A week ago, Elsevier sent messages to some users of Academia.edu, a social network for researchers (Source: Chronicle). Elsevier asked these users to remove some of their papers from their profile page at Academia.edu. Apparently, Elsevier wasn’t happy that the authors published papers that Elsevier holds the publishing rights for. It’s an interesting discussion whether Elsevier has the right to prohibit uploading papers on Academia’s profile page, because authors have the right to publish their articles on their private homepages. Now, authors might argue that their Academia.edu profile is their private homepage.
What is even more interesting is the fact that it’s Elsevier who did this. That is the same company that recently bought the reference manger Mendeley, which, coincidentally, also offers a social network and hence is a competitor of Academia.edu. I wonder, if Elsevier will soon start to send messages to Mendeley users telling them, too, to not upload their papers to their profile pages. Or, if Elsevier will just send these messages to users of social networks such as Academia.edu and Researchgate to strenghten their own product Mendeley. Either way, it’s not a nice move from Elsevier and confirms the negative attitude that many researchers have against this publisher and it brings back the doubt about Mendeley’s openness.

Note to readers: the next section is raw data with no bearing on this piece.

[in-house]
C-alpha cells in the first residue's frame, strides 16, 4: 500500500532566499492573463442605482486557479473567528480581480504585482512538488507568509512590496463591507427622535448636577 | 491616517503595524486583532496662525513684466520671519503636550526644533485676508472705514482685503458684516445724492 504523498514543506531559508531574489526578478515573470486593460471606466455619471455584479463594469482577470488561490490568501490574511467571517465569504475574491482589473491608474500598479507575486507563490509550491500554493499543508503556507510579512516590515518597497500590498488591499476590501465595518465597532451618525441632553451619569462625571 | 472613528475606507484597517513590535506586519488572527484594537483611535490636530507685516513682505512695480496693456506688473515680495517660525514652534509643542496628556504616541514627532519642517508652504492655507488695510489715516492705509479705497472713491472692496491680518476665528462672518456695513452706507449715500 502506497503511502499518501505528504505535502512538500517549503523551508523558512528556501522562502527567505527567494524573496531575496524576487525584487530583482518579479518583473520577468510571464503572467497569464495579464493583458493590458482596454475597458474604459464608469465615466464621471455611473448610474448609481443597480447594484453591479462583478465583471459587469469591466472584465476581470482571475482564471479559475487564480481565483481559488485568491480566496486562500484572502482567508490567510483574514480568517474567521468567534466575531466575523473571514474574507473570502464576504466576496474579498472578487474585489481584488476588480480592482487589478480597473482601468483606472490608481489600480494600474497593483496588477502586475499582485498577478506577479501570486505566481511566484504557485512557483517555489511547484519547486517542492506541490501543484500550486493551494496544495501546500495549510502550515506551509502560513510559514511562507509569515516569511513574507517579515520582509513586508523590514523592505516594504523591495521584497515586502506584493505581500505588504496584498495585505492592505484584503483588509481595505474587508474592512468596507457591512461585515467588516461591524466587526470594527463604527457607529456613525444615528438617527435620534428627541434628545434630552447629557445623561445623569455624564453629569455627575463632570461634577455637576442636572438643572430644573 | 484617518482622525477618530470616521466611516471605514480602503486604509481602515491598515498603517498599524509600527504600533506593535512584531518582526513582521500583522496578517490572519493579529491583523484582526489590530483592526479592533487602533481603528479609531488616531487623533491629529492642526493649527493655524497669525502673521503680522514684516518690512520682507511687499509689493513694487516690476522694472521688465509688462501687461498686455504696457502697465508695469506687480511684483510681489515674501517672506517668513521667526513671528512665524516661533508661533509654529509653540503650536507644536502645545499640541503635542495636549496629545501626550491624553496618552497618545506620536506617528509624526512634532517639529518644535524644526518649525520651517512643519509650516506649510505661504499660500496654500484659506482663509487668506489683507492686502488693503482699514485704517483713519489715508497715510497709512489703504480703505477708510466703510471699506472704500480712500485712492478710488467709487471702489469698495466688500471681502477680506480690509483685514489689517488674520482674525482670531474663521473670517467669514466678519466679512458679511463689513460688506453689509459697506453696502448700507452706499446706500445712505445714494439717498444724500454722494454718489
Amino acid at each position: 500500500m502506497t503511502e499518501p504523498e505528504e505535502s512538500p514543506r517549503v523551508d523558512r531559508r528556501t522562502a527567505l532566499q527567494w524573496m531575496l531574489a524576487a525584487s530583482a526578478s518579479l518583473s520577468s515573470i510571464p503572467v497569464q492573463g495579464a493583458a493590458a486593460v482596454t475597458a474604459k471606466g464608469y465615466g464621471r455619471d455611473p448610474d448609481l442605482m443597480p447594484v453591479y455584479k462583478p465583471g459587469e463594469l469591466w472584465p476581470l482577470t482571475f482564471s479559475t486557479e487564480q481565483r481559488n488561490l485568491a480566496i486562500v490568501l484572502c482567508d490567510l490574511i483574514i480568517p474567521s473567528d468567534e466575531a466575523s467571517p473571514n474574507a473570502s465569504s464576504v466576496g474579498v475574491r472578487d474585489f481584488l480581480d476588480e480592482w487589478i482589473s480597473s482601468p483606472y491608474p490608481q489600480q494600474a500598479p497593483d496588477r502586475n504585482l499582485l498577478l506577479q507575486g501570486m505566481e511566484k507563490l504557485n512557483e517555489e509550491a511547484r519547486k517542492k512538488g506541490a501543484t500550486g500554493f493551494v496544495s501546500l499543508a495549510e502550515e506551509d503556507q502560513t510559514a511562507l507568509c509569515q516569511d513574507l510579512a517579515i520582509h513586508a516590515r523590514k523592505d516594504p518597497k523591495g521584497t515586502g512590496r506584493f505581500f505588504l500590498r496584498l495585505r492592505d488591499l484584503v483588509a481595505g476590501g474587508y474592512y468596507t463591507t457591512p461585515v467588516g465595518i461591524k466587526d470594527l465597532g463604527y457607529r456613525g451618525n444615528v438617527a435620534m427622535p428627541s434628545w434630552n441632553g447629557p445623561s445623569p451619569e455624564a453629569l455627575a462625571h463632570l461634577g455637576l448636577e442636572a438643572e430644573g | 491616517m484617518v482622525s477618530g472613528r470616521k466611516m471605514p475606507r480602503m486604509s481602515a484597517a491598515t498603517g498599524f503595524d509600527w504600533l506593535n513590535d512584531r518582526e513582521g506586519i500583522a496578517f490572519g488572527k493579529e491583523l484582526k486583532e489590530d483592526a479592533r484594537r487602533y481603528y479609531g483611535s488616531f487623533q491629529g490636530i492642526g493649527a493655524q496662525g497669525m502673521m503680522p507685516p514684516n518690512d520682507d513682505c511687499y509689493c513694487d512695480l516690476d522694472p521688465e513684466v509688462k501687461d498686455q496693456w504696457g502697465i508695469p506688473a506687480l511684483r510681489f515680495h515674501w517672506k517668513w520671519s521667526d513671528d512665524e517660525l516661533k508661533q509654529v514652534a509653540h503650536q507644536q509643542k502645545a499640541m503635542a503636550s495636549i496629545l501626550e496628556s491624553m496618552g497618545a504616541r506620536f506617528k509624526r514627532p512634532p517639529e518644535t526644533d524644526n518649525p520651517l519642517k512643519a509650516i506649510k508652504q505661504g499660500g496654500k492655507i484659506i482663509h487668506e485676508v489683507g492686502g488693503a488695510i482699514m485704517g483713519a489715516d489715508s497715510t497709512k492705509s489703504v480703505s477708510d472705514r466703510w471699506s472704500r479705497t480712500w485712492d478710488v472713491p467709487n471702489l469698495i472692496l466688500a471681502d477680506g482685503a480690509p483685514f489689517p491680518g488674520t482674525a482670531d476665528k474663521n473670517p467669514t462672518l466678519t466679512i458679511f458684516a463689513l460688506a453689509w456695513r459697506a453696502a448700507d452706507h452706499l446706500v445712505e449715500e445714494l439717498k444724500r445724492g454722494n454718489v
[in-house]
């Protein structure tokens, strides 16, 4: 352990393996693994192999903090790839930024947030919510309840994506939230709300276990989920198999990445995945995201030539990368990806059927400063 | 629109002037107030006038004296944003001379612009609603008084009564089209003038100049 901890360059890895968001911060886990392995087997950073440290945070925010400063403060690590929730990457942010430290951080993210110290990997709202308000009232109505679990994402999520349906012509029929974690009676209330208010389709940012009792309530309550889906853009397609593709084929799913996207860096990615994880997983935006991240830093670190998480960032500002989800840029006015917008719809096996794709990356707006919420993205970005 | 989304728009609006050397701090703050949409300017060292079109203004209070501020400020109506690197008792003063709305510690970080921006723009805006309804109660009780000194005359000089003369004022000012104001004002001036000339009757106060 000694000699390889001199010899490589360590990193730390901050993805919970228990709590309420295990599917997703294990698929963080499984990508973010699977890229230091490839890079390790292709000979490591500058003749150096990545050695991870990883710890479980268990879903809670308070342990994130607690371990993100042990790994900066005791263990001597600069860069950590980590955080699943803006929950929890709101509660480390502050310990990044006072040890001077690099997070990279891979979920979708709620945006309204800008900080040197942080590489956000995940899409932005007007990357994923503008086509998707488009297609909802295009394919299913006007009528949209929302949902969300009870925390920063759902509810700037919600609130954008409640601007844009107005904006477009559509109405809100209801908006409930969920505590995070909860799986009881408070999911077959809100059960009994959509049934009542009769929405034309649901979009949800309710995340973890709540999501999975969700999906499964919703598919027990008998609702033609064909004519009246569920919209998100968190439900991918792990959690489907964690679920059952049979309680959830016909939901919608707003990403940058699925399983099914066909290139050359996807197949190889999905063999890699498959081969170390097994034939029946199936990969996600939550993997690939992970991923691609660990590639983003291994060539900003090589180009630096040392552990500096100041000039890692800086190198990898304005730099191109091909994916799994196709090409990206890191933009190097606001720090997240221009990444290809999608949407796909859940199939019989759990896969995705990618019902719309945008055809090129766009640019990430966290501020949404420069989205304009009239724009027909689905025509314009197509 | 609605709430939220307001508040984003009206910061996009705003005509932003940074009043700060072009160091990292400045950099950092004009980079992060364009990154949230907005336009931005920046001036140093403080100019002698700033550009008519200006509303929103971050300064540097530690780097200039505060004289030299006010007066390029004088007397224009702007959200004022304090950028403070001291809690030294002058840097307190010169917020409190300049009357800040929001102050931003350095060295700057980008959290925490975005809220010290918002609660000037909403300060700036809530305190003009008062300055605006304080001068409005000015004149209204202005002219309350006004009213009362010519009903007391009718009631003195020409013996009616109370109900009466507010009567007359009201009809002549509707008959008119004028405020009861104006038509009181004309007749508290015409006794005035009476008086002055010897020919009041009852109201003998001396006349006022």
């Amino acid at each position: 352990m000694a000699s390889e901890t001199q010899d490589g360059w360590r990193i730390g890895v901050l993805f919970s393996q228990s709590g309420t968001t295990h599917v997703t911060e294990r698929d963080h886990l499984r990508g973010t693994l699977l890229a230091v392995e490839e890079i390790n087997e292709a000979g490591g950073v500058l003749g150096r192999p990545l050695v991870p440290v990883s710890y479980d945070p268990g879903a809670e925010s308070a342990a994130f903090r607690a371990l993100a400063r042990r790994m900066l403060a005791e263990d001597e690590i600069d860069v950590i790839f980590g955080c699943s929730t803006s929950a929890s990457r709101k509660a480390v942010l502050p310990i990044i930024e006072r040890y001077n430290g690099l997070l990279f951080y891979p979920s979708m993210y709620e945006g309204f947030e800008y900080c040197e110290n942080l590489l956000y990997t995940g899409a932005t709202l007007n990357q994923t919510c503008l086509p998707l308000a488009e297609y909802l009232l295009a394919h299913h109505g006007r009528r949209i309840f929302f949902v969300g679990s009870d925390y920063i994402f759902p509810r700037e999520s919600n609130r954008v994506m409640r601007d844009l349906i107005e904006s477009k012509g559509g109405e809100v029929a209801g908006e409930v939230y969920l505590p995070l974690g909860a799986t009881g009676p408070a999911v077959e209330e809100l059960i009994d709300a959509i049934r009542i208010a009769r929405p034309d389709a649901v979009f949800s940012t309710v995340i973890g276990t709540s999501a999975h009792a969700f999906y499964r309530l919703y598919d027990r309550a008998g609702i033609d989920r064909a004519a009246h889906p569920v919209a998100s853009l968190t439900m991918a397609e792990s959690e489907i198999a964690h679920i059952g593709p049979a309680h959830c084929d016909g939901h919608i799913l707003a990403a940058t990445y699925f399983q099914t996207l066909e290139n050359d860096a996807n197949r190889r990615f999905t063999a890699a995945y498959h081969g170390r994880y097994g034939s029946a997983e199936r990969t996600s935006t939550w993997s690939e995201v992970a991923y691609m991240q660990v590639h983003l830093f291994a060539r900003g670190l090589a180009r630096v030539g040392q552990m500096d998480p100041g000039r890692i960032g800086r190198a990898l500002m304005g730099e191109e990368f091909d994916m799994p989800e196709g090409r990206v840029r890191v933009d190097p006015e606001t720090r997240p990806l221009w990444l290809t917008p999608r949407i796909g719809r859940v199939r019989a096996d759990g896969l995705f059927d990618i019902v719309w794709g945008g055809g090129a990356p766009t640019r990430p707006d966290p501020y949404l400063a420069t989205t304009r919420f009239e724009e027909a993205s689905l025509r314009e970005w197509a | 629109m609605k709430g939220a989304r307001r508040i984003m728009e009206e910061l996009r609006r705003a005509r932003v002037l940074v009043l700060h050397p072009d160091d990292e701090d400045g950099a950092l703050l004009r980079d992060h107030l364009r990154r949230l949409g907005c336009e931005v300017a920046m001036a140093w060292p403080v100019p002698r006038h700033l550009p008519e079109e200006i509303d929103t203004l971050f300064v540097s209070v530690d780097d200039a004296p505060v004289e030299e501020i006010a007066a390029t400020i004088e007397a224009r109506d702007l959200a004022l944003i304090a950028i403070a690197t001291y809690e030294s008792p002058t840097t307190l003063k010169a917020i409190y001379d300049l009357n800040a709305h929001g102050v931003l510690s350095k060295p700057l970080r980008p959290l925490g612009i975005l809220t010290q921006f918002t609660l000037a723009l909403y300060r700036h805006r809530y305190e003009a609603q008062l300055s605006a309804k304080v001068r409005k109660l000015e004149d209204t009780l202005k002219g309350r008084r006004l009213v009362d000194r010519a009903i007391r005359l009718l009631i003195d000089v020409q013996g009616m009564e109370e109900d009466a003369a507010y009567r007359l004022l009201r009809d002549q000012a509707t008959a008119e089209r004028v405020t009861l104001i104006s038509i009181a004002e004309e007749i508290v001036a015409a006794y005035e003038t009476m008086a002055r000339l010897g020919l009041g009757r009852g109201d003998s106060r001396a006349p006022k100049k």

Some more detailed discussions on this topic can be found here:
Scholarly Kitchen: The End of an Era for Academia.edu and Other Academic Networks?
ScienceBlogs: Around the Web: Elsevier vs. Academia.edu vs. Researchers (including detailed list of other unpleasant things Elsevier did)